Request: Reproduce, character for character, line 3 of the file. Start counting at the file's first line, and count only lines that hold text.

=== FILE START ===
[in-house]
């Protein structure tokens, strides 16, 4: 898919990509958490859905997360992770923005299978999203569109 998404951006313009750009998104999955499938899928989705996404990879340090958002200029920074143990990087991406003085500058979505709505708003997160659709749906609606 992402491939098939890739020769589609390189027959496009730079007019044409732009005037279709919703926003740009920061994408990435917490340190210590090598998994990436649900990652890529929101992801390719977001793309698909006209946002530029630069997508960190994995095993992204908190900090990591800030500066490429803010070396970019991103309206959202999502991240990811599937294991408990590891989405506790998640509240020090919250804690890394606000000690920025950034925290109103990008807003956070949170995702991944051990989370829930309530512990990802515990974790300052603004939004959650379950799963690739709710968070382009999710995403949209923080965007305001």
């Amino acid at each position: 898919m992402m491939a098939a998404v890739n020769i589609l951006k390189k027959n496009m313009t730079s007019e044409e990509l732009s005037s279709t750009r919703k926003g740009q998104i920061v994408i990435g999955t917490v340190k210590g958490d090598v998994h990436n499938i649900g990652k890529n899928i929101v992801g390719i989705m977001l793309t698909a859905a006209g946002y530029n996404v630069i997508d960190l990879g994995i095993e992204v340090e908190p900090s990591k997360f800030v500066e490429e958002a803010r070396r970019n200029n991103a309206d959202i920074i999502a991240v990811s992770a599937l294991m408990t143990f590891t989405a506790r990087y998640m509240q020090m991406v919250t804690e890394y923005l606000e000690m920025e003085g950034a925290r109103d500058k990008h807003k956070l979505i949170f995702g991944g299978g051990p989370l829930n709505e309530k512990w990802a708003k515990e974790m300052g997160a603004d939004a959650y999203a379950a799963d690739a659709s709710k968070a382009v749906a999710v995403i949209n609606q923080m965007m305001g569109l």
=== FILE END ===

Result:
């Amino acid at each position: 898919m992402m491939a098939a998404v890739n020769i589609l951006k390189k027959n496009m313009t730079s007019e044409e990509l732009s005037s279709t750009r919703k926003g740009q998104i920061v994408i990435g999955t917490v340190k210590g958490d090598v998994h990436n499938i649900g990652k890529n899928i929101v992801g390719i989705m977001l793309t698909a859905a006209g946002y530029n996404v630069i997508d960190l990879g994995i095993e992204v340090e908190p900090s990591k997360f800030v500066e490429e958002a803010r070396r970019n200029n991103a309206d959202i920074i999502a991240v990811s992770a599937l294991m408990t143990f590891t989405a506790r990087y998640m509240q020090m991406v919250t804690e890394y923005l606000e000690m920025e003085g950034a925290r109103d500058k990008h807003k956070l979505i949170f995702g991944g299978g051990p989370l829930n709505e309530k512990w990802a708003k515990e974790m300052g997160a603004d939004a959650y999203a379950a799963d690739a659709s709710k968070a382009v749906a999710v995403i949209n609606q923080m965007m305001g569109l």